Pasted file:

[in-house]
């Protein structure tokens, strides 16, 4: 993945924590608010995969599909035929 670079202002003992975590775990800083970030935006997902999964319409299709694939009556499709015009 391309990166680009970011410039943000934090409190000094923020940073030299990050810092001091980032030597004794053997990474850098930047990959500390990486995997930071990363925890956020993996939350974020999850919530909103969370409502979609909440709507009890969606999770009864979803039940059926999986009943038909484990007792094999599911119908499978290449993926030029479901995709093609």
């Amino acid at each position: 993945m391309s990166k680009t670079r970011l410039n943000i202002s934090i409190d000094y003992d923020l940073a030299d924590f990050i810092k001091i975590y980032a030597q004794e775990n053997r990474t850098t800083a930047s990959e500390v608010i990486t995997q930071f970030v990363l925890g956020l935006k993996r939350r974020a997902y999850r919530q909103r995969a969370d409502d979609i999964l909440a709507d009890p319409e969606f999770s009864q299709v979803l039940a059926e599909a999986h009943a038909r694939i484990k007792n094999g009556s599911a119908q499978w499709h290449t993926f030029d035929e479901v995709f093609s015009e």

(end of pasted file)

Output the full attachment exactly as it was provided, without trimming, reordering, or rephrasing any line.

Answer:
[in-house]
């Protein structure tokens, strides 16, 4: 993945924590608010995969599909035929 670079202002003992975590775990800083970030935006997902999964319409299709694939009556499709015009 391309990166680009970011410039943000934090409190000094923020940073030299990050810092001091980032030597004794053997990474850098930047990959500390990486995997930071990363925890956020993996939350974020999850919530909103969370409502979609909440709507009890969606999770009864979803039940059926999986009943038909484990007792094999599911119908499978290449993926030029479901995709093609």
């Amino acid at each position: 993945m391309s990166k680009t670079r970011l410039n943000i202002s934090i409190d000094y003992d923020l940073a030299d924590f990050i810092k001091i975590y980032a030597q004794e775990n053997r990474t850098t800083a930047s990959e500390v608010i990486t995997q930071f970030v990363l925890g956020l935006k993996r939350r974020a997902y999850r919530q909103r995969a969370d409502d979609i999964l909440a709507d009890p319409e969606f999770s009864q299709v979803l039940a059926e599909a999986h009943a038909r694939i484990k007792n094999g009556s599911a119908q499978w499709h290449t993926f030029d035929e479901v995709f093609s015009e």